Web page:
But the padrone system had severe shortcomings, including woefully inadequate job training. Verbal instructions provided to the padrone were often token to begin with, and in many cases were minimally relayed to the workers or not shared at all. Safety was something learned through a combination of watching, doing, and common sense. The result was a plethora of unsafe practices leading to an inordinate number of immigrant deaths and maimings.
At Spier Falls, most of the work was performed by large crews of Italian workers, both skilled and unskilled laborers. Records are incomplete, but on July 11, 1900, a month after construction began, two of those men were lost to drowning when they slipped off a log while attempting to form a boom.
In late April 1901, with the Hudson swollen from heavy rain and melting snow, 100 feet of the coffer dam (the boxed-off area in the river where workers toiled, 900 feet long and 90 feet high) was wiped out, breaking a derrick’s guy ropes and sending two Glens Falls men into the water, one of whom drowned. Four months later, in late August, the collapse of another derrick killed a member of the Italian crew. Nine days after that, a point-blank dynamite explosion in a granite quarry blew both arms off Forest Bowman, known to all as “French Joe.” He succumbed two days later.
In February 1902, an Italian worker died when a steep bank of loose earth collapsed, and at the end of March, another of his workmates was killed by falling debris. In late August, a masonry inspector from Glens Falls was struck and killed by a train. In early November, seven Italian workers were riding high in the air in a cableway tram bucket when it accidentally struck the dam, dumping two of the occupants, just 16 and 17 years old, to their deaths on the rocks below.
The variety of situations that ended in fatalities demonstrate that the construction company followed the same management plan as railroads and mines: for the most part, employees were left to their own devices and held responsible for their own well-being. That way, companies were seldom found culpable or financially responsible for worker deaths or injuries.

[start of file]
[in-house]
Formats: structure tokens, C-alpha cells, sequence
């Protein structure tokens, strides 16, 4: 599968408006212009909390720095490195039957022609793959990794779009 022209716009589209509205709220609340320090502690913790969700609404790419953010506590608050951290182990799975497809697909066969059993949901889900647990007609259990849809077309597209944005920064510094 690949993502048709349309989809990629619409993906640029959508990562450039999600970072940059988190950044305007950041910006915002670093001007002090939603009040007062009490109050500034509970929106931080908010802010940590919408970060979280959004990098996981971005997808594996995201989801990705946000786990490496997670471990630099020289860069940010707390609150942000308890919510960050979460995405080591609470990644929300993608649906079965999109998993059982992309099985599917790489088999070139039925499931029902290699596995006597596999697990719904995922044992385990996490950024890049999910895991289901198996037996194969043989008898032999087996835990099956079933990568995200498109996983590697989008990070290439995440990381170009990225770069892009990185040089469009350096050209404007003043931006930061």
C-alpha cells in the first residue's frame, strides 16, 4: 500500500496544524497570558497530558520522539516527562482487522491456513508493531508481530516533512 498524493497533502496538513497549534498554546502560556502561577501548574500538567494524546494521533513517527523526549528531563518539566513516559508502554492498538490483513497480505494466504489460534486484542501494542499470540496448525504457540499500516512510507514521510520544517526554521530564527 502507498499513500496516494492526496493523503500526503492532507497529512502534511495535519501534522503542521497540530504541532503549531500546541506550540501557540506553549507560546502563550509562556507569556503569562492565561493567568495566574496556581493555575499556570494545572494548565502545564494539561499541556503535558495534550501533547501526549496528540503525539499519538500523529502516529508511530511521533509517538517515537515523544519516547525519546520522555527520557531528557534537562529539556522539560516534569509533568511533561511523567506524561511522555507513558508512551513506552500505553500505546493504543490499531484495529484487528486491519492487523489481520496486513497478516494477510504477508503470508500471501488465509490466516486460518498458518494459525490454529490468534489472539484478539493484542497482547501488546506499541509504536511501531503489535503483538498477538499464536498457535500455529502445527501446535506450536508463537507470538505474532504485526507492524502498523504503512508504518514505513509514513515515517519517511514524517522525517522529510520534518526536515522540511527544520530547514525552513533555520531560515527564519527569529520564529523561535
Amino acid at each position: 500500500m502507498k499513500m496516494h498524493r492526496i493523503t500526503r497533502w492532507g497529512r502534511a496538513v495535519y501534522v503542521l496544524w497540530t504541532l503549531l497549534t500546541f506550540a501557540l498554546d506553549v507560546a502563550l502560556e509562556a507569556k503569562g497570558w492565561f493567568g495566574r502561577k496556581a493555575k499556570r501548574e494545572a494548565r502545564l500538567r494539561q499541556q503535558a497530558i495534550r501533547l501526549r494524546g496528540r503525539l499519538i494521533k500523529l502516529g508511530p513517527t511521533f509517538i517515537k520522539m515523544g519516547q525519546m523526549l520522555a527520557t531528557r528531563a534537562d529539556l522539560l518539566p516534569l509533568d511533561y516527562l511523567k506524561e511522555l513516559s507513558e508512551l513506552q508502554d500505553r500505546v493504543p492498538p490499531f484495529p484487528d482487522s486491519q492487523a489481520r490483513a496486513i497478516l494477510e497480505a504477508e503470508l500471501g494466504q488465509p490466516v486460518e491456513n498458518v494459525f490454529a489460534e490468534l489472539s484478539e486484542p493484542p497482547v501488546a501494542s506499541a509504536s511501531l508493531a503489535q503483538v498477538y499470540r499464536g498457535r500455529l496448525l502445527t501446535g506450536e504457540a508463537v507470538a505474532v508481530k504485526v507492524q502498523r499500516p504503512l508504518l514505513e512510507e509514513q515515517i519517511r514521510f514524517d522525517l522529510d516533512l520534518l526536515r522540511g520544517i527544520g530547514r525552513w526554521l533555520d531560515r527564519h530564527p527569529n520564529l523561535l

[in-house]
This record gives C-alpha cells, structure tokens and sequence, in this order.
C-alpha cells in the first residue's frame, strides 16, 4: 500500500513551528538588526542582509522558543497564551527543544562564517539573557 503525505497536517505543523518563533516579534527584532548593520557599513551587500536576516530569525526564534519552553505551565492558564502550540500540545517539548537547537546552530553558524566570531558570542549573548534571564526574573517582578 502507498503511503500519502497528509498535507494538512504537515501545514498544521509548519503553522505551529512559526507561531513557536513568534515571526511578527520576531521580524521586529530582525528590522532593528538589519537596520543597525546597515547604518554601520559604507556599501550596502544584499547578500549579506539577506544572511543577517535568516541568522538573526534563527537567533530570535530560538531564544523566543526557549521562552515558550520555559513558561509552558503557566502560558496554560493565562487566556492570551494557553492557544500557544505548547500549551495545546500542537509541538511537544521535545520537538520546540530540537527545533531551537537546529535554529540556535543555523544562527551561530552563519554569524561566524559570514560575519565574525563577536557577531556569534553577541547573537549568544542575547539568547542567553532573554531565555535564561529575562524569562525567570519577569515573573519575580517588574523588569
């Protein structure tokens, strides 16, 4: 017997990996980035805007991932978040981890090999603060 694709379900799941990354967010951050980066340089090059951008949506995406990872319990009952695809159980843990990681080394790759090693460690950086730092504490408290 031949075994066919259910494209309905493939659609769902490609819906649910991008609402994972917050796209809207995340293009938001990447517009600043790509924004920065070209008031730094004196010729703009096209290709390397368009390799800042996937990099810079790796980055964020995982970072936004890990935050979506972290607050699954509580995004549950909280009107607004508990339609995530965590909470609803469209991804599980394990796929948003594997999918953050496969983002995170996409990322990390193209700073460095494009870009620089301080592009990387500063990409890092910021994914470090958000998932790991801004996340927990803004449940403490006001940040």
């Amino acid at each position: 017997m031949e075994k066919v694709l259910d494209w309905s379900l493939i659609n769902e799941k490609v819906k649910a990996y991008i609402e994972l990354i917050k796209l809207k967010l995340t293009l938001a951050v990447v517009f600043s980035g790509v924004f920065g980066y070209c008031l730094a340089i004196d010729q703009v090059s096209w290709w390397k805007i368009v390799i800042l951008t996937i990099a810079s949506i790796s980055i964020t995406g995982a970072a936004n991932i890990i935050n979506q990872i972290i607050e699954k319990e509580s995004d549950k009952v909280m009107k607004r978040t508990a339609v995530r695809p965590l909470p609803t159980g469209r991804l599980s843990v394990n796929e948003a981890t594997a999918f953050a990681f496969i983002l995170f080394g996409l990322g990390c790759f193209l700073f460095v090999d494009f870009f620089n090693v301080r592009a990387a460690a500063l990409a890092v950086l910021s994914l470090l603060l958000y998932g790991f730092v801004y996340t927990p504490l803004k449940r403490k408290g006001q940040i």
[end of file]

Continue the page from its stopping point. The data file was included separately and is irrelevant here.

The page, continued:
Aside from losing several employees, the dam’s construction phase ran into only one major roadblock. When the wall stretched from the north bank nearly half-way across the Hudson, an immense depression measuring about 150 by 350 feet was discovered in the riverbed. Engineers determined that the huge dip, gouged out by eons of water-driven rubble action, could not be spanned by the dam wall. They eventually arrived at only one workable solution: filling it with cement and building on top of it.
It was a tedious, physically demanding, time-consuming job, best handled by methods employed in iron mining to remove solid rock walls. Rows of steel bars were driven into the rock, and when the bars were removed, each hole received five sticks of dynamite. Every blast produced large amounts of muck — rocks anywhere from fist-sized to several hundred pounds — that was removed via pick (to loosen clumps and break boulders), shovel, elbow grease, and tram cars.
The dam’s operational target, Fall 1902, was moved back to Spring 1903, allowing time for the additional work to be completed. The delay was costly, and not only in financial terms.
Next, the conclusion: a catastrophe of major proportions.
Photos: Spier Falls Dam (Review of Reviews, 1903); Spier Falls construction scene (Engineer Record, circa 1902); Spier Dam powerhouse (NYS Archives, Conservation Dept.)